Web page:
Are co-working spaces going to benefit from the ‘attack’ on offices?

27 Aug 2020

Image: The Tara Building

With many still working from home, we take a look at the role co-working spaces could play when businesses begin bringing employees back together.

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We are now several months into a major global health crisis and nobody can say for sure when a return to traditional office spaces will be possible. While the exodus from offices occurred suddenly and without warning, it’s likely that the return to the workplace will happen much more gradually and with some ‘pandemic-proofing’ changes.

Some companies, such as Facebook, have chosen to bring back essential on-site staff whose jobs are more difficult to perform remotely, while allowing the rest of the workforce to continue working from home until at least next year. Others, like Fujitsu, are planning to drastically reduce the number of employees that work in offices in the long-term, opting for a hot-desking situation instead of the traditional workplace set-up.

For now, it looks as though a hybrid working arrangement could become the norm, having a small set of employees in the workplace while others remain home, or allowing different employees to visit the office on certain days of the week. Both options present a clear opportunity for co-working space providers.

While the sustainability of the co-working model may have been brought into question last year during the entire WeWork saga, the sector wasn’t helped by the pandemic. A report in June said that the global co-working spaces market is expected to decline from $9.27bn in 2019 to $8.24bn in 2020, due to the economic slowdown caused by Covid-19 and the measures to contain its spread.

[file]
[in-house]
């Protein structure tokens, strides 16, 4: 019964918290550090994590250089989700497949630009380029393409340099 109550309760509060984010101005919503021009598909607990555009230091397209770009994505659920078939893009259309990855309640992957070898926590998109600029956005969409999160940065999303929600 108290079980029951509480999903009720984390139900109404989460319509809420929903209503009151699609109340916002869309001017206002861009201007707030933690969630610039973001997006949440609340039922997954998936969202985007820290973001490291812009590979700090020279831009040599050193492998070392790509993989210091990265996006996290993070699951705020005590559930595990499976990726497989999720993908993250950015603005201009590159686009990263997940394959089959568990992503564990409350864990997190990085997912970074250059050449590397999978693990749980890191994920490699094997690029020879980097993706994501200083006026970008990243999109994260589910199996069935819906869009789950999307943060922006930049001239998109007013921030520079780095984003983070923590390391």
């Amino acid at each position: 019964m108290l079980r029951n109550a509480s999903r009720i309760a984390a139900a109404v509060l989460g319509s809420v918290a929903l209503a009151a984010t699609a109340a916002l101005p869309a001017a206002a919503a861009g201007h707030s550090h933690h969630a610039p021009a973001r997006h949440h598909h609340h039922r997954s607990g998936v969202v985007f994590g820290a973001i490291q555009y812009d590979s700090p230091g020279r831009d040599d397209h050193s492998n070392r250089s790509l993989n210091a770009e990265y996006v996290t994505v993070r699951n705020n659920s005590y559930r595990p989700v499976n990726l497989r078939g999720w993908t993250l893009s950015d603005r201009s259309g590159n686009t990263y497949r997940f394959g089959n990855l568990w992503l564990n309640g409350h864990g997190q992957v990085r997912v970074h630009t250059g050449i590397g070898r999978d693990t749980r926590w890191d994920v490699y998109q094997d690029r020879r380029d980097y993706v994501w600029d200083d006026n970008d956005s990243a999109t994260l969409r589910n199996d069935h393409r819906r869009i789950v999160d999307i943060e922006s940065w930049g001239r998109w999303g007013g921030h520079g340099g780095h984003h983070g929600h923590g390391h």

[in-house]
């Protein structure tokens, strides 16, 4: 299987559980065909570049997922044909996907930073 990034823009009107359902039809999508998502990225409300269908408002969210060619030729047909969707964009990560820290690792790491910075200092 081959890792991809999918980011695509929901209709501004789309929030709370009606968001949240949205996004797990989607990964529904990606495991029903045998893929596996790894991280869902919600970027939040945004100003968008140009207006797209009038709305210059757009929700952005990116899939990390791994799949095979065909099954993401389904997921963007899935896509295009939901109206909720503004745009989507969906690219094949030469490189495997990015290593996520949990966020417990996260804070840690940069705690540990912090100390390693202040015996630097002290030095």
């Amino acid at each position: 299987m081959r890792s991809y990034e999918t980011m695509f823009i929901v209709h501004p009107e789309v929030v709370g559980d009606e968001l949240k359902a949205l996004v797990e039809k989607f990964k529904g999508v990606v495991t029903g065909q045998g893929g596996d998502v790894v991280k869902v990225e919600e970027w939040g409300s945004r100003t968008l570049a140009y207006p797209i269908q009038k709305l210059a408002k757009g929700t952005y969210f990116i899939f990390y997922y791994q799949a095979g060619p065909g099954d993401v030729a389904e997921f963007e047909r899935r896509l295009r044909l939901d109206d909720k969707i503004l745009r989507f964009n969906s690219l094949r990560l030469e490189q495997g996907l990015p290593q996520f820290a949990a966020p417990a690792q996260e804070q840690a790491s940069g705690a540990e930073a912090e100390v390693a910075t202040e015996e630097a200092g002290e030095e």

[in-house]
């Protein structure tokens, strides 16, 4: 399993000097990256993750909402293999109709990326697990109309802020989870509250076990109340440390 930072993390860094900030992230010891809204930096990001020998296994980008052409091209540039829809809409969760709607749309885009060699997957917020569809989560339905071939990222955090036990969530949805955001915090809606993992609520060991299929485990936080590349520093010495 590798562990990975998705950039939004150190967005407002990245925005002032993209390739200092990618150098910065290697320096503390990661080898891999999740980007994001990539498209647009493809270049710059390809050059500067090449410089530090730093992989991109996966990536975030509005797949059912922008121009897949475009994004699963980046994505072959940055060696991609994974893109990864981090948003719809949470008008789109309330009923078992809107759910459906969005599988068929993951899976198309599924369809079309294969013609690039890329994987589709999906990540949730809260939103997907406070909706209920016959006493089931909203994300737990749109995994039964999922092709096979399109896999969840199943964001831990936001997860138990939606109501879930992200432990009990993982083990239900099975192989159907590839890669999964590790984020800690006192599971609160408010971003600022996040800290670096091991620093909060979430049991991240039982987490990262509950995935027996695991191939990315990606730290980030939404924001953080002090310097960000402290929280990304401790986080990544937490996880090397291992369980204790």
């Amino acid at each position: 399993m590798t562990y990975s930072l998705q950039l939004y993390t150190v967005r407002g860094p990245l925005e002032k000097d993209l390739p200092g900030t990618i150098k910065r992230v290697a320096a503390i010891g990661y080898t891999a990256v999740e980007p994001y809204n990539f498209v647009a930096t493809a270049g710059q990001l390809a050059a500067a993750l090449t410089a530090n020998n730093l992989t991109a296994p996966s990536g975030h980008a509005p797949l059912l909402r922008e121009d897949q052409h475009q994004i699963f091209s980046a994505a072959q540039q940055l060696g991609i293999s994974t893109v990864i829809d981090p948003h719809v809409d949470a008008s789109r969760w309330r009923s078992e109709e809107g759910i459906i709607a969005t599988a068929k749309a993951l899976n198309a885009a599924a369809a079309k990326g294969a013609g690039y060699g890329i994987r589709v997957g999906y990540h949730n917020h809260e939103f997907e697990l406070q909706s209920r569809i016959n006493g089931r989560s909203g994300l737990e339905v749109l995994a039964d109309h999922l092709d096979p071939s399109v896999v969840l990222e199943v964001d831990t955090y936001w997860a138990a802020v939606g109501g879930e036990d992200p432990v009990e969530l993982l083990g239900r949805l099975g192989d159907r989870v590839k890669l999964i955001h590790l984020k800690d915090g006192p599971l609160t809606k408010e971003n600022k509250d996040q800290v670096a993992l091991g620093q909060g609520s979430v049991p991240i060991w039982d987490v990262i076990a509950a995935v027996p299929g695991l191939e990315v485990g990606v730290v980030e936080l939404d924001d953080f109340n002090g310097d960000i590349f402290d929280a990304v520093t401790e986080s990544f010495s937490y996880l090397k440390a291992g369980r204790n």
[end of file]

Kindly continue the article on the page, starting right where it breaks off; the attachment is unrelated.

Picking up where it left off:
But now, as economies reopen and businesses begin to think about the future, could co-working spaces be the answer for individuals or companies?

A demand for hybrid working

Many people have adapted well to remote working, saving time on long commutes and having more time to spend with family. In April, IBM conducted a survey of 25,000 adults in the US about how Covid-19 has impacted their perspectives on a number of issues, including the return to work. More than half (54pc) said that they would prefer to primarily work remotely if business returns to what we once considered normal, however the rest would still like to return to something resembling the old set-up.

Companies that have begun planning a fully remote future may be alienating this significant cohort of people. The home can be a very stressful place for many if they have to deal with family members or housemates, or have a lack of space for a home office set-up. For that reason, flexible co-working spaces may be the middle ground that some companies need to keep their employees engaged and happy.

‘In many ways our hubs are now seen as the place you go to get a break from the living room’

Apple Jing Shen, general manager at Dublin co-working space the Tara Building, said that there has been a shift in attitudes towards hybrid working as a result of Covid-19.

“We have had a lot of new enquiries and many of our existing members are looking for more flexible options during the pandemic,” she told “In response to that, we have introduced new part-time membership plans, which includes a three-day per week part-time membership plan.

“Since we reopened our doors from the end of June, we have been prepared and expecting more people to choose our facilities as an alternative option to their remote offices over the upcoming months, whilst we continue to support and maintain our existing creative community.”

A large, colourful building.

The Tara Building in Dublin city. Image: The Tara Building

Andrew Lynch, co-founder of co-working space provider Huckletree, which has a base on Dublin’s Pearse St, agreed that these type of spaces could be a new alternative for many businesses.

“What I think we’re seeing more and more of is the traditional office headquarters coming under attack,” he told

“Traditional office set-ups are notorious for making you feel big and small at the same time. Even though you’re surrounded by thousands of people, there’s the false sense of mobility and you end up sticking to your own cubicle with minimal social contact with others.